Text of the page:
Where to see
Habitat: The Speckled Wood likes dappled shade. This may be in a wood, where the trees are not too dense, or along a lane with shading hedges - almost anywhere where there are a number of nearby trees throwing shade.
Caterpillar foodplants: Grasses. Known to use Cocksfoot and Couch.
Best places: Widespread, including gardens and urban areas. Very good numbers at Kinson Common, Piddles Wood, Ballard Down, Chard Junction (old gravel workings).
When to see
April to October, with odd sightings beyond.
Sightings by month (last 5 years)*:
Sightings this year*:
This butterfly flies in more shade than almost any other, which is your first clue to identification. Whilst Silver-washed Fritillary also favour woodland, they tend to be in openings in the trees, and they are both a lot bigger and much more golden. The Speckled Wood’s background brown is a brown veering towards grey, not a warm brown, though the light makes a difference.
The upperside is dappled, like its habitat. There are a number of creamy yellow patches on its forewings, and three black circular eyes on the hindwings, which are surrounded by cream circles, and have a pale dot in their centres; there is a similar eye near the tip of the forewing. It has a chequered brown fringe.
The underwings are superb camouflage, helping the butterfly blend into its leafy dappled habitat. Again, the forewings are more patterned, and have one eyespot near the top. The hindwing is mottled shades of light grey and light brown, with a hint of the three eyespots.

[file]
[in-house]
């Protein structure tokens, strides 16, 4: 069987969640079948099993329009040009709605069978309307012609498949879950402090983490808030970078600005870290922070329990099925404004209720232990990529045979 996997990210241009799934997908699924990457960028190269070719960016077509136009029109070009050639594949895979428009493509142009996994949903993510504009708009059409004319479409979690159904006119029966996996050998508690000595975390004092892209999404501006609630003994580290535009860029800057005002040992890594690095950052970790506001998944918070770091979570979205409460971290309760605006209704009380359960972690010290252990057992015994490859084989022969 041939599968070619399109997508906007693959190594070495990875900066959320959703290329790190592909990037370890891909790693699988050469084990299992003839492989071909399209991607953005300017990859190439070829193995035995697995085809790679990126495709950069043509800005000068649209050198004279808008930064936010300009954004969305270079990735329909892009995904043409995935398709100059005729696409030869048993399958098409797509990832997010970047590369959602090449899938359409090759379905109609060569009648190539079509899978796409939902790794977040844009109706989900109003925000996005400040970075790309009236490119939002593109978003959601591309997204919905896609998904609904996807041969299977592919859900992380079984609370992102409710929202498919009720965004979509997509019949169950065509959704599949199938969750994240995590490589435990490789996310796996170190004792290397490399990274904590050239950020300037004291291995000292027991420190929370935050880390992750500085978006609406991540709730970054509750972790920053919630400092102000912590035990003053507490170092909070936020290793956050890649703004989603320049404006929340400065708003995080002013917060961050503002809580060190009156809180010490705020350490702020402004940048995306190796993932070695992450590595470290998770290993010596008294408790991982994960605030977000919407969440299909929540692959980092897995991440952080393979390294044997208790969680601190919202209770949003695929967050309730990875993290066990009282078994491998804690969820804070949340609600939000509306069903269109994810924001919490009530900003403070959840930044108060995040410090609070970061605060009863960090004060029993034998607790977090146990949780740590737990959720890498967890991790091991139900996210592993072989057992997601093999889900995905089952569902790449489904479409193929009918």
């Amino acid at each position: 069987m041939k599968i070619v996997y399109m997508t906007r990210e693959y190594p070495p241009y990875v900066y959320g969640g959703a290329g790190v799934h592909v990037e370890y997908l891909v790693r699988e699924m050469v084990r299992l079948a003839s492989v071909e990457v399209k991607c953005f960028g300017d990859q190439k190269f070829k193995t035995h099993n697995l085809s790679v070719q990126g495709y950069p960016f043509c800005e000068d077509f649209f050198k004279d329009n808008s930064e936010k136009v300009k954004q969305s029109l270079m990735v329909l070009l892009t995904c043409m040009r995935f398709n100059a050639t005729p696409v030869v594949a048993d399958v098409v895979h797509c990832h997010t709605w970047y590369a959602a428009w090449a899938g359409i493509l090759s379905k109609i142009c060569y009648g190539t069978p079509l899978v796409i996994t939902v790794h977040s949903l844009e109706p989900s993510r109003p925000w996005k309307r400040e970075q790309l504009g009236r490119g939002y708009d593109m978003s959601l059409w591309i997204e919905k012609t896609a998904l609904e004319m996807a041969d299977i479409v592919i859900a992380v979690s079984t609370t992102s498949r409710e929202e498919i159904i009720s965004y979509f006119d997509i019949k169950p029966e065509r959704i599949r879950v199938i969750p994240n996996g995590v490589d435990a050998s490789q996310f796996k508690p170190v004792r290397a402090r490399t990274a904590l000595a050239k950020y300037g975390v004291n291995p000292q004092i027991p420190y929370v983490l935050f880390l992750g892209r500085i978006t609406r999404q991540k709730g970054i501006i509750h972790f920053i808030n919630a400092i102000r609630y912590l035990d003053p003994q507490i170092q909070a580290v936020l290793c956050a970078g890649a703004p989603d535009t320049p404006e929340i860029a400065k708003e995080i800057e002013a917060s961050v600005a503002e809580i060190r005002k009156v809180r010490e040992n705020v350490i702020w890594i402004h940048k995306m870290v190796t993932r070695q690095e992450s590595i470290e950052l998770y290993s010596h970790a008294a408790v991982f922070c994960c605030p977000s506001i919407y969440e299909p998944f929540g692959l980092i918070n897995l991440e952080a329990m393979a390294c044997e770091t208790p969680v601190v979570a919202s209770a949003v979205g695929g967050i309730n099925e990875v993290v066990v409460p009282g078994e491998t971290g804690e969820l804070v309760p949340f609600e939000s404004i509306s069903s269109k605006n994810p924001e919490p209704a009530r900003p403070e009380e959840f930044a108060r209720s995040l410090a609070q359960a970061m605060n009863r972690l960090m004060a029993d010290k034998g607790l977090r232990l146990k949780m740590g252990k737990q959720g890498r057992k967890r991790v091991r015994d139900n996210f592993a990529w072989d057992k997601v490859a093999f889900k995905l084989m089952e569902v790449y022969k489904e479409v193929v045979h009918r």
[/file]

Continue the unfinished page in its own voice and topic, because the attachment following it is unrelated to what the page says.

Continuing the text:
Females have larger and more defined cream patches than males, though this is difficult to distinguish, as are the male scent brands. Second brood males and females tend to be darker than the earlier broods.
Males will monopolise an individual sunny patch, chasing away other males. If you see a Speckled Wood guarding a patch of sunlight and fighting off intruders, it is a male. In very warm weather, this ‘perching’ behaviour (i.e staying in the same place) may give way to ‘patrolling’ i.e. flying about, as the temperature is higher. Either behaviour is a way of finding a female with which to mate. Males are more likely to be seen than females, who spend more time hidden in tree tops or bushes.
The perching behaviour can be helpful – if you see a (male) Speckled Wood and it flies away, wait – it may well come back to the same place.
Although you will often see Speckled Woods at human height, you will rarely see them nectar on flowers: they mainly feed by drinking honeydew in the tree canopy.
*Note: The charts shown on this page are drawn only from casual sightings submitted to this website. Records from this website will be added to a lot more data collected throughout the year and used to compile the five-yearly Butterfly Atlases for Dorset and the UK.